Sunday, Dec. 20, 2009 | 2:30 a.m.
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Ryan Greene and Ray Brewer discuss UNLV's 88-58 victory over South Carolina Upstate on Saturday night, as the Rebels showed solid maturity in what could have been a sloppy look-ahead effort 12 hours before taking off for Hawaii.
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UNLV (10-1) took the floor with a commercial flight to Honolulu — for a week in paradise at the Diamond Head Classic — just 12 hours away, the bags literally already packed in the locker room.
South Carolina Upstate came in with a 1-8 record, and the seats in the building were far from full.
Instead, the Rebels showed a good amount of maturity, avoiding taking a step back and playing the Spartans as if they were the Los Angeles Lakers. Using 40 minutes of consistent intensity — especially on the defensive end — UNLV stifled USCU in an 88-58 rout.
"We're getting better each game at staying focused, knowing what our task is and finishing it off," sophomore guard Oscar Bellfield said. "It says we're mature."
Bellfield was part of a starting five that set the tone right from tip-off, as the Rebels used heavy backcourt pressure to get the Spartans winded early on, then capitalized by building a 7-0 lead in less than two minutes.
UNLV scored 28 points off 20 Upstate turnovers.
"We always pressure full-court, but we trapped out of it a little bit more tonight," UNLV coach Lon Kruger said. "I thought our intensity was pretty consistent from start to finish.
"We opened the ball game with really good activity, forcing some turnovers and creating some offense from that. Even given the margin, I thought their enthusiasm defensively remained good the last 20 minutes, so I'm really pleased to see that."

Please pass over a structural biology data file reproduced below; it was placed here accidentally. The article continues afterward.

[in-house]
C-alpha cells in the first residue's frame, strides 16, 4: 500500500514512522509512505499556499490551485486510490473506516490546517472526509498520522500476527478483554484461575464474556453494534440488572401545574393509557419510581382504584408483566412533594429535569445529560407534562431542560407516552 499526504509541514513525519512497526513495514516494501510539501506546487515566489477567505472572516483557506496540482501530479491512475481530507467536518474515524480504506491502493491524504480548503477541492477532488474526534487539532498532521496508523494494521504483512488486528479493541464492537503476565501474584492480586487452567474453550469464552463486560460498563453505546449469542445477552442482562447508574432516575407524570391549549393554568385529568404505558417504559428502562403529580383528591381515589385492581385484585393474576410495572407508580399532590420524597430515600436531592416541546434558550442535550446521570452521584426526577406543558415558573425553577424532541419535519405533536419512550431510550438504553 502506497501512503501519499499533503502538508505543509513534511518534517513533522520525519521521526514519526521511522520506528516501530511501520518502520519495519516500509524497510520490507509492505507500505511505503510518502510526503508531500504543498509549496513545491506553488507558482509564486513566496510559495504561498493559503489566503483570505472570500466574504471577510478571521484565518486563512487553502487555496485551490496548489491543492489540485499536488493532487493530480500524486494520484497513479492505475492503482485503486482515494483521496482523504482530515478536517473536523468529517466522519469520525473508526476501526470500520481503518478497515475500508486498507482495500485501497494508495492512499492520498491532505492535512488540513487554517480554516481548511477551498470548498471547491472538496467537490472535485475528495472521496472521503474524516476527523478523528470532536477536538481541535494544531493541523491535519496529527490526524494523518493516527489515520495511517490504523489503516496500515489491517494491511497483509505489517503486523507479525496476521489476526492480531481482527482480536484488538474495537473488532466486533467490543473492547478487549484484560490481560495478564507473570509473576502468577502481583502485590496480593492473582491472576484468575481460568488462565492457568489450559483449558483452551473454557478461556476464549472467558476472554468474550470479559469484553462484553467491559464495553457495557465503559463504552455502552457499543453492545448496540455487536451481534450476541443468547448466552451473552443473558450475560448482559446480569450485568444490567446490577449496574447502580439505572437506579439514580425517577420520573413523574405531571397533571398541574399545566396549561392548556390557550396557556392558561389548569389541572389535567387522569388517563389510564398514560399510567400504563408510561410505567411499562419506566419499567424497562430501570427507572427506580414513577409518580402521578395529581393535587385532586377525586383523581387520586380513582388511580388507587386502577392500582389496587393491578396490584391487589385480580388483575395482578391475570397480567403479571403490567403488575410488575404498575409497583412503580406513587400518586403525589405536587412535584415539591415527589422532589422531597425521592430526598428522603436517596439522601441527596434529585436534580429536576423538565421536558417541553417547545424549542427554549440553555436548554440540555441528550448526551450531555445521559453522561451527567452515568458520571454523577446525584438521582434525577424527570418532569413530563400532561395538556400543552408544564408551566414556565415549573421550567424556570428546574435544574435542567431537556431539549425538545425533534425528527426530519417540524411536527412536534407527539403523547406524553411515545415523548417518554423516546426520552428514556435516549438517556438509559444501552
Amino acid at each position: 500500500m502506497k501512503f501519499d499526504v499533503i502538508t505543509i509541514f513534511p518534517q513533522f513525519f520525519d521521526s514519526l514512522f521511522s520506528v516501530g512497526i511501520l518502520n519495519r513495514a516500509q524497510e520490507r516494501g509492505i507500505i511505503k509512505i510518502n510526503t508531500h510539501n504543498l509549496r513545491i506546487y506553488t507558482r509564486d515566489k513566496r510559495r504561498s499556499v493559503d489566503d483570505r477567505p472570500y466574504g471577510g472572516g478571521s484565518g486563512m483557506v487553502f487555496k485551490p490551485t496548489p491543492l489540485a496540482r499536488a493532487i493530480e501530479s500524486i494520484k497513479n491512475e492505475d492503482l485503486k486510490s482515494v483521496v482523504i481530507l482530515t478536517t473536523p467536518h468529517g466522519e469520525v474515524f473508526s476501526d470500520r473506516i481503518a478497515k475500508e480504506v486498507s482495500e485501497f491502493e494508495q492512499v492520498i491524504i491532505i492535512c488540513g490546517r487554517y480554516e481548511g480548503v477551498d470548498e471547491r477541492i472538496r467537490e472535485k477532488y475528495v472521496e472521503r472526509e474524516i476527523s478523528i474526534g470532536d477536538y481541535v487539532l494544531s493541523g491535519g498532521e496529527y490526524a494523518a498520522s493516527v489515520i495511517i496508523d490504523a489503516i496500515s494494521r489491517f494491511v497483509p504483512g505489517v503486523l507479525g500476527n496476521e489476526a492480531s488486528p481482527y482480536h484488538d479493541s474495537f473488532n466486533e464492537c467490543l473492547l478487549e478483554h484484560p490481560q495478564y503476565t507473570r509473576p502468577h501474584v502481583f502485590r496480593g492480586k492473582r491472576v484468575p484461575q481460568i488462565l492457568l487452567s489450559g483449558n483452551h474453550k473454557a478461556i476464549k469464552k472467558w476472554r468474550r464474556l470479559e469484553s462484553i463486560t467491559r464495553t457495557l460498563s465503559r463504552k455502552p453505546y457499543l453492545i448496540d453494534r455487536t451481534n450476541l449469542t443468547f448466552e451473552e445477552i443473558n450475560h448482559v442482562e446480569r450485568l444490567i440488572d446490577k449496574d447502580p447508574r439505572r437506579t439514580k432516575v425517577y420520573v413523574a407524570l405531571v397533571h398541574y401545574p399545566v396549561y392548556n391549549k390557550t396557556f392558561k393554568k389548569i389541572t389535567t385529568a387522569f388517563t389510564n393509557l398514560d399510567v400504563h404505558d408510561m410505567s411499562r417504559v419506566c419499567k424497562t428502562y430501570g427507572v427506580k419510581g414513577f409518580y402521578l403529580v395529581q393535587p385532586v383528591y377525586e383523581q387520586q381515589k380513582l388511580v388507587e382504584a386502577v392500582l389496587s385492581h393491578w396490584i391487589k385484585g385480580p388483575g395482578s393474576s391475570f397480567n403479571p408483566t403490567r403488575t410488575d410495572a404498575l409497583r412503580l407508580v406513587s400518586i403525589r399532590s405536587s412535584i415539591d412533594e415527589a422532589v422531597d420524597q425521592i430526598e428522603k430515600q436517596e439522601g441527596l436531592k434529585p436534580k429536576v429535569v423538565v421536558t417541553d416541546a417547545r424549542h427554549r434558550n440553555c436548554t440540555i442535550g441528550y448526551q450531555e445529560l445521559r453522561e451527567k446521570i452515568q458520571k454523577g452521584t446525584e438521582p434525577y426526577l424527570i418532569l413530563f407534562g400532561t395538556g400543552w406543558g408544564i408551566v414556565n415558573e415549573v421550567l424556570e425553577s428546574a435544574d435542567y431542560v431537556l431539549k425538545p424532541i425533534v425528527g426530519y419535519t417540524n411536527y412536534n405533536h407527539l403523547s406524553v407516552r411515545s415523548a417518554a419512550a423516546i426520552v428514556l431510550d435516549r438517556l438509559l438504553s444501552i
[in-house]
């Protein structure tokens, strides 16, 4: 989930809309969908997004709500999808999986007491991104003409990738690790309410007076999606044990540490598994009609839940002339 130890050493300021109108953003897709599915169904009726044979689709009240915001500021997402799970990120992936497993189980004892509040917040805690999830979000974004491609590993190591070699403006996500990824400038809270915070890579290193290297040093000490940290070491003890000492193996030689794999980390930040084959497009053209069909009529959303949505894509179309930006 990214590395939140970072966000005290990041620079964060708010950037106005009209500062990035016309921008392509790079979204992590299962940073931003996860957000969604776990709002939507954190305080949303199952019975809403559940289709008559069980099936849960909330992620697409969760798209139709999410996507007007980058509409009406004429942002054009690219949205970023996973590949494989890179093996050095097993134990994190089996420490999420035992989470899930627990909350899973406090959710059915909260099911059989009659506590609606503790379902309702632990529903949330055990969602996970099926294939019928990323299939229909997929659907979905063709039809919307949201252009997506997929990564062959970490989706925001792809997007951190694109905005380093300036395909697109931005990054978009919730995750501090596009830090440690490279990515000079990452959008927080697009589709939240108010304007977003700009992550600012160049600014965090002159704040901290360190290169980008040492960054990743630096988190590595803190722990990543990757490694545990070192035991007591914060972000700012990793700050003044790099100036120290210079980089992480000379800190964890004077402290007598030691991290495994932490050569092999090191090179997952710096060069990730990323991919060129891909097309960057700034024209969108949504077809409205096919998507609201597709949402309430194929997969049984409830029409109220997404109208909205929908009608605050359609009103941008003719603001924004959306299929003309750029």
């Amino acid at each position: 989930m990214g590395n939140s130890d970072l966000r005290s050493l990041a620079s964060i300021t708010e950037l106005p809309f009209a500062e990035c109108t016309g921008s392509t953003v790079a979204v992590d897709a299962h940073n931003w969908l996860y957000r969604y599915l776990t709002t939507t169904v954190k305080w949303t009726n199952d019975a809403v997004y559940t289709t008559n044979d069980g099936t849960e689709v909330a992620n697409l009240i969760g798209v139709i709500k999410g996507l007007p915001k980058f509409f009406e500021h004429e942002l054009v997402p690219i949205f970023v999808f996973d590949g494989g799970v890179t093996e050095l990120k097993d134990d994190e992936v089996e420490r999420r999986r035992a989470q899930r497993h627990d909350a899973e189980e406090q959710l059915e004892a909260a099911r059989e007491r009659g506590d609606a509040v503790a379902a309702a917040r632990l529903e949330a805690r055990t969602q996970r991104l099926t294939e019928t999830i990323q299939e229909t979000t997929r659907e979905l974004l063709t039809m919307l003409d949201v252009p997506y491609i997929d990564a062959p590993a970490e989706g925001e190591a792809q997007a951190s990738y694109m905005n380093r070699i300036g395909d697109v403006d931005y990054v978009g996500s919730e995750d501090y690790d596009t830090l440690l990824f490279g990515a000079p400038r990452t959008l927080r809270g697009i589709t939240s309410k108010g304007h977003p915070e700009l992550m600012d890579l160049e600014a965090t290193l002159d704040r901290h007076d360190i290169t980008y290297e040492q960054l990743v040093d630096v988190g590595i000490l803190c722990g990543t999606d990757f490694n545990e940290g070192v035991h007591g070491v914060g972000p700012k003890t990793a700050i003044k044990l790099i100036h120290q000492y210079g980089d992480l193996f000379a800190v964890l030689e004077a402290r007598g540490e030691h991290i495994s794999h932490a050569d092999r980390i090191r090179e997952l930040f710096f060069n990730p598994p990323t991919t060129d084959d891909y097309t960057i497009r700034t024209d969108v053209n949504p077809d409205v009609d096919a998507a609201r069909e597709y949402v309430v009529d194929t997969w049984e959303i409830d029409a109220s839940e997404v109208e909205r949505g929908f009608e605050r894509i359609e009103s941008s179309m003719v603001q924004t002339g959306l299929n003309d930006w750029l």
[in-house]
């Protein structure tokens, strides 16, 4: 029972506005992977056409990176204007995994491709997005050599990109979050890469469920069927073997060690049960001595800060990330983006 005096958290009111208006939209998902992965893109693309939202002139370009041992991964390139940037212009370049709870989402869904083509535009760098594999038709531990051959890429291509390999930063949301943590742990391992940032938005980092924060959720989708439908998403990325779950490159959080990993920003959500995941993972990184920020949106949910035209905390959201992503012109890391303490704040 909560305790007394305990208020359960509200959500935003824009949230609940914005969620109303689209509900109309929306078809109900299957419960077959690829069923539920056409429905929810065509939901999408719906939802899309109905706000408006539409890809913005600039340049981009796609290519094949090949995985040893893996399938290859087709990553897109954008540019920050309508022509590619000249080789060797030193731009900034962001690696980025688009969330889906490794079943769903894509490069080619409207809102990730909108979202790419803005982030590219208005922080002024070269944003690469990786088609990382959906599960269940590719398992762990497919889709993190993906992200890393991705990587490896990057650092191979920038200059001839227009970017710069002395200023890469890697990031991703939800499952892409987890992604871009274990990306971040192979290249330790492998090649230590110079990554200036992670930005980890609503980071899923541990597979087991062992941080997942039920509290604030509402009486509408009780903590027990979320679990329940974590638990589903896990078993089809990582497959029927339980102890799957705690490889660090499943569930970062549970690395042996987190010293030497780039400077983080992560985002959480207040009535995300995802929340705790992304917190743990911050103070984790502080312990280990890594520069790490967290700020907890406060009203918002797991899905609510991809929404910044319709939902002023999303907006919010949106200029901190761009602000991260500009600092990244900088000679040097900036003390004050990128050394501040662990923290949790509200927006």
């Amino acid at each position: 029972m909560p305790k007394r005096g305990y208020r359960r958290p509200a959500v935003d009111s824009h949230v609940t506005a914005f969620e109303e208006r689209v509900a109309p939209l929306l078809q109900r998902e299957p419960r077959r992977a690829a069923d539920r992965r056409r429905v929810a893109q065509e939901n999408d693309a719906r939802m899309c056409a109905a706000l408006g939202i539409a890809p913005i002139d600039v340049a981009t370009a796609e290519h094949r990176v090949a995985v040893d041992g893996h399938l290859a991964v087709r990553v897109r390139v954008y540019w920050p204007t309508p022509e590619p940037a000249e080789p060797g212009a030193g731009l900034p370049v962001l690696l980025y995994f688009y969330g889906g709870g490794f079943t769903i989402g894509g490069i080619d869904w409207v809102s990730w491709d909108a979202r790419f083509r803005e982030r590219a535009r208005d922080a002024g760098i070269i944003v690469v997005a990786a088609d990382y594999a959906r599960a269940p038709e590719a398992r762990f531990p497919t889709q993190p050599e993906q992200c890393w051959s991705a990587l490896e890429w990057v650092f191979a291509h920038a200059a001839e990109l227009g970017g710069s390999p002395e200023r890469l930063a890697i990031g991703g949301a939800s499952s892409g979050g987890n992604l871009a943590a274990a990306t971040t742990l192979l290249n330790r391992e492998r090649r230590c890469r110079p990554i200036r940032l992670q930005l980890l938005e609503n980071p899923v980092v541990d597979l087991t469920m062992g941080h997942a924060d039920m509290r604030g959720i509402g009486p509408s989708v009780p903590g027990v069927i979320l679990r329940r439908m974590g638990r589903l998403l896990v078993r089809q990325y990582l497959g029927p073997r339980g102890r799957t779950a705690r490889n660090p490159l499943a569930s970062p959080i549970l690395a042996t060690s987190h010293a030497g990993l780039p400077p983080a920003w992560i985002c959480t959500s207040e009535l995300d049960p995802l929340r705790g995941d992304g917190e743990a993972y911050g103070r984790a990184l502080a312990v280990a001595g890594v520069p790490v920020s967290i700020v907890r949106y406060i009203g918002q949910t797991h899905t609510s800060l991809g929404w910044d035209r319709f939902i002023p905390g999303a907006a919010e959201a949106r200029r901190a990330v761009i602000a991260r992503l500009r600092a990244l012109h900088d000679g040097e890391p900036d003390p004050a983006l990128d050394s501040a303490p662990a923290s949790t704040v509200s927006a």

Eventually, that defensive intensity opened up opportunities for a few oddities late in the game, and members of the crowd of 11,300 who left early missed a couple true gems.
The first came with just more than five minutes left when UNLV sophomore Brice Massamba — all 6-foot-10 and 240 pounds of him — stole the ball at mid-court from Ryan LeGates. Instead of distributing to a teammate, Massamba rumbled down the floor and finished with a graceful bucket.
"With Brice, I was like, 'Oh my God, Brice ... OK, cool, cool,'" Bellfield said with a smile. "For his size and ability to really finish it, he did a great job. I think he has ability to do that."
The other unusual highlight came from freshman guard Anthony Marshall, who continued to impress with his ability to produce key hustle plays. He finished the night with six points, five steals, four rebounds and one memorable blocked shot.
With 1:17 to go, Upstate's 7-foot-3 Nick Schneiders — who had a great night with 22 points, seven boards and five swats — went up for a short jumper on the left block.
Standing face-to-face with the giant, Marshall rose and got the ball — and maybe a hint of Schneiders' wrist — drawing rave reviews from spectators.
"I tried to jump off the ground right before he did, and I just happened to get a piece of it," he said. "So I guess it was a good night."
The final stat sheet was littered with positives for the Rebels.
Bellfield and junior guard Kendall Wallace shared top scoring honors for UNLV, tallying 16 points apiece. The two combined to go 8-of-13 from 3-point range, and UNLV as a team was 10-of-28.
The Rebels also took care of the ball pretty well, finishing with 17 assists and only seven turnovers, which was especially impressive with reserves eating up many of the second-half minutes.
UNLV also was without leading scorer Tre'Von Willis, who averages 16.1 points per outing through nine games. On top of some minor back pain, Willis turned his ankle in the first half of Thursday's 72-63 victory over Weber State.
"He'll be fine in a couple of days," Kruger said. "I think probably if it was a playoff game tonight or a tournament game, he probably could have (played), but not quite."
Kruger said he expects Willis to be a go Tuesday, when the Rebels open up a stretch of three games in four days in Honolulu against SMU at 7:30 p.m. Las Vegas time.
And after seeing his team not overlook the Spartans, he expects the same across the board.
"(The) potential for losing focus was certainly there," he said. "And I thought our guys did a pretty good job of maintaining focus, especially with the intensity."